The UK – Major Changes for Foreigners
By Graham Busch, Lawrence Grant
The past 12 months or so has seen some of the most significant developments in many years affecting people coming to live in the UK or investing in the UK. These include:
- An end to the long-term non-domiciled status
- Tax on the gains on all sales of residential properties
- See through for Inheritance Tax on UK residential properties held in offshore companies
- Main residence election
- Some good news
The new Non-Dom regime
People who come to the UK to live and/or work are usually classified as non-domiciled. This allows them to elect to be taxed on the “remittance basis”. In this way they can avoid UK taxes on unremitted income and gains. For the first 7 years of UK residence this privilege comes at only a minimal loss of certain allowances. Thereafter, an annual “remittance basis charge” of between £30,000 - £90,000 is payable.
Most importantly, their non-dom status can be claimed indefinitely, so long as they can demonstrate close ties to their claimed country of domicile, usually their country of birth.
A special rule exists in respect of Inheritance Tax (death and gift duties). Individuals resident in the UK for less than 17 out of the last 20 years can claim to be “deemed domiciled” for this tax. The effect of this is that they can avoid Inheritance Tax on death on non-UK assets, and on gifting any such assets.
The UK government has now announced a non-dom time limit. From April 2017, anyone resident in the UK for more than 15 out of the past 20 years will automatically be considered to be domiciled. As a result, they will thereafter be taxed on the “arising basis”, i.e. on worldwide income and gains, remitted to the UK or not. The 15 year rule will also apply to Inheritance Tax and replaces the 17 year rule.
So the world famous UK non-dom status will from April 2017 have a finite lifespan. Individuals coming to the UK will now have a shorter time during which they can benefit from the generous advantages that the remittance basis currently offers. Non-doms currently resident in the UK will need to keep a close check on the number of years they have been UK resident and may wish to consider structuring changes to their worldwide assets sooner than before.
Tax on Residential Property Gains
Legislation was introduced in 2013 to tax gains on the sale of high value UK residential property by companies or corporate-type entities. Individuals and trusts remained outside of this new regime. Now the net has widened such that gains on all residential properties by all entities/individuals will be subject to Capital Gains Tax. There are certain fairly specialised/narrow exceptions. The gain will be calculated with reference to the April 2015 value as the base cost (or earlier at the seller’s election), so unrealised gains prior to April 2015 will not be taxed.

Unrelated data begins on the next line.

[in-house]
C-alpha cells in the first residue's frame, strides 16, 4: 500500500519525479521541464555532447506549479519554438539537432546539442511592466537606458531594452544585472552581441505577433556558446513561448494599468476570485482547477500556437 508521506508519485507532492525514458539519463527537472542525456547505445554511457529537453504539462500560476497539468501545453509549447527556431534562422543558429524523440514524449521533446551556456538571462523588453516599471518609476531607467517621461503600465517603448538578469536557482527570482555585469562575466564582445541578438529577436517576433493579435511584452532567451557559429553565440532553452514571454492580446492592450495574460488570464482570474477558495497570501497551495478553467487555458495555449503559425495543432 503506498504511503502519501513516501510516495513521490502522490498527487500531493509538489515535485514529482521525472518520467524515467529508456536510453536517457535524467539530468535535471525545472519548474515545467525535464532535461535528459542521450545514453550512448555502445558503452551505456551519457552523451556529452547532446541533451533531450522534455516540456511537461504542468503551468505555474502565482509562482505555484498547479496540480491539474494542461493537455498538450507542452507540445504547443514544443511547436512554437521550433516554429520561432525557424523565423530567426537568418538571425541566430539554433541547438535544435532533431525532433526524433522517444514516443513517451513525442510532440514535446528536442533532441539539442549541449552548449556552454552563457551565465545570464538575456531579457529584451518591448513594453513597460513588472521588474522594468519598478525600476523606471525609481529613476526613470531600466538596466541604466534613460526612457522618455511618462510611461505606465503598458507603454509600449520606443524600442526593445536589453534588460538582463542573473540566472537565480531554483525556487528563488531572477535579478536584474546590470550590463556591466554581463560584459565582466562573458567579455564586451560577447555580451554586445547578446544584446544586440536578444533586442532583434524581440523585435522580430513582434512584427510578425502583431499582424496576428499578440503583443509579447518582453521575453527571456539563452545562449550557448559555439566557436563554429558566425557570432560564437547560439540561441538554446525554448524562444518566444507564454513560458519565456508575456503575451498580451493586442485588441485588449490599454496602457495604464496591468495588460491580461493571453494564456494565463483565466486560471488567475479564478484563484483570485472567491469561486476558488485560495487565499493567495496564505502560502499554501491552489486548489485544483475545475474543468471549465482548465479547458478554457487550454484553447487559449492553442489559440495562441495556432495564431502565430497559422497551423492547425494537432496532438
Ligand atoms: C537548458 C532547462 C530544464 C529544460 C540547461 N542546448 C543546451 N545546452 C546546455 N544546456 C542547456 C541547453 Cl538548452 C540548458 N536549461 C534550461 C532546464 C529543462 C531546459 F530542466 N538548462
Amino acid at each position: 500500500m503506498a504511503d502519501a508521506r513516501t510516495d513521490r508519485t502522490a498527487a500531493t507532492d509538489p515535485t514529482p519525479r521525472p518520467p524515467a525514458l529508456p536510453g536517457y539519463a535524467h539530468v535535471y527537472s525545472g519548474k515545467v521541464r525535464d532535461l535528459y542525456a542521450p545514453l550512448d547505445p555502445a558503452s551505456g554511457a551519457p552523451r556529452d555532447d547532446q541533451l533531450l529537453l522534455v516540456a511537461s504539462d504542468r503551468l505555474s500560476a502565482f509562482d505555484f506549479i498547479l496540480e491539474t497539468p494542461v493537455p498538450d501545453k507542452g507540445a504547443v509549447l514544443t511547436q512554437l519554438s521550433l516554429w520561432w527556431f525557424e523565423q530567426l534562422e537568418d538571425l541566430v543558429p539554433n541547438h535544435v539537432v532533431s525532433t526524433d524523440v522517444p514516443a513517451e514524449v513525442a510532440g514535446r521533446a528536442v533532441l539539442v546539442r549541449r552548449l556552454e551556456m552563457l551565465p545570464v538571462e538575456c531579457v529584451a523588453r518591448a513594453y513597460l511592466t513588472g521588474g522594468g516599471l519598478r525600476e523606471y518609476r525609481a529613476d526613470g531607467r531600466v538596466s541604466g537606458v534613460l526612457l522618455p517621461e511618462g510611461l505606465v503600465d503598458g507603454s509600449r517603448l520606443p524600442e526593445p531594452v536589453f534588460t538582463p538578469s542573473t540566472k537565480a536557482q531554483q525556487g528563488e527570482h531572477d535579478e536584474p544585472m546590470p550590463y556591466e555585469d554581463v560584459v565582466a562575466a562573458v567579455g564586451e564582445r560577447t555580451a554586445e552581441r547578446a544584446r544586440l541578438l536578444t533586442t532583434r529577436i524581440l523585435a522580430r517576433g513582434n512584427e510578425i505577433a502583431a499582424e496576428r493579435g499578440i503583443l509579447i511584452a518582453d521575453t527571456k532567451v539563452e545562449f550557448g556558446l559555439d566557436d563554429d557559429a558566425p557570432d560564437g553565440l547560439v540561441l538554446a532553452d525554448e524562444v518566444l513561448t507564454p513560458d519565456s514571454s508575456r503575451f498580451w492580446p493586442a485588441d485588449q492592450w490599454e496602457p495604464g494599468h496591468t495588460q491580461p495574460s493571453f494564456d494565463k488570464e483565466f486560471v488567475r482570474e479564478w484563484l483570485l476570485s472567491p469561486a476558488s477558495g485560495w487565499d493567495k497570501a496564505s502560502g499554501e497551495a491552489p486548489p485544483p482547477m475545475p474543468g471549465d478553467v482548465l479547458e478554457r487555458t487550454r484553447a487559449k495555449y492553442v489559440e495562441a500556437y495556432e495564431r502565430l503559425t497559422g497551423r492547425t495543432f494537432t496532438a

The applicable tax rates will be:
- Companies: 20% (*)
- Individuals:18%/28% depending on their total taxable income/gains in the tax year.
- Trusts: 28%
(*) – companies under the “ATED” (Annual Tax on Enveloped Dwellings) regime will continue to pay Capital Gains Tax on such gains at 28%.
Inheritance Tax on UK Residential Property
UK resident non-doms can currently shelter their UK residential property from Inheritance Tax by holding the property in an offshore company. From April 2017, the UK tax authorities will “look through” such offshore companies and treat the underlying residential property as if owned by the non-dom. Consequently such properties will be subject to Inheritance Tax on death. Non-doms will need to review their structures and Inheritance Tax exposure, with a view to possible mitigation of such exposure.
Owning More Than One Property - Main Residence Election
UK residential property owners are exempt from Capital Gains Tax on the sale of their main home. Owners of more than one residential property can elect which is their main residence (subject of course to the reality test) which may then be sold free of Capital Gains Tax. Non-residents can now elect for their UK property to be their main residence for the purposes of this exemption if they spend at least 90 days in the relevant tax year in the property. Conversely, UK residents receive the reciprocal exemption if they spend at least 90 days in a tax year in one or more residences in an overseas territory.
The Good News
The UK government is committed to encouraging business to come to the UK. Our corporation tax rate of 20% gives us the joint lowest rate of corporation tax in the G20. The government has announced that this rate will fall to 19% in 2017 and 18% in 2020. Together with other corporate tax advantages such as tax-free receipt and payments of dividends, tax-free sales of underlying companies, transfer of tax losses, generous first year tax write offs of fixed assets and the 230% research and development tax credit, the UK remains an attractive tax jurisdiction in which to locate an international business.
Lawrence Grant, London, United Kingdom
published: September 2015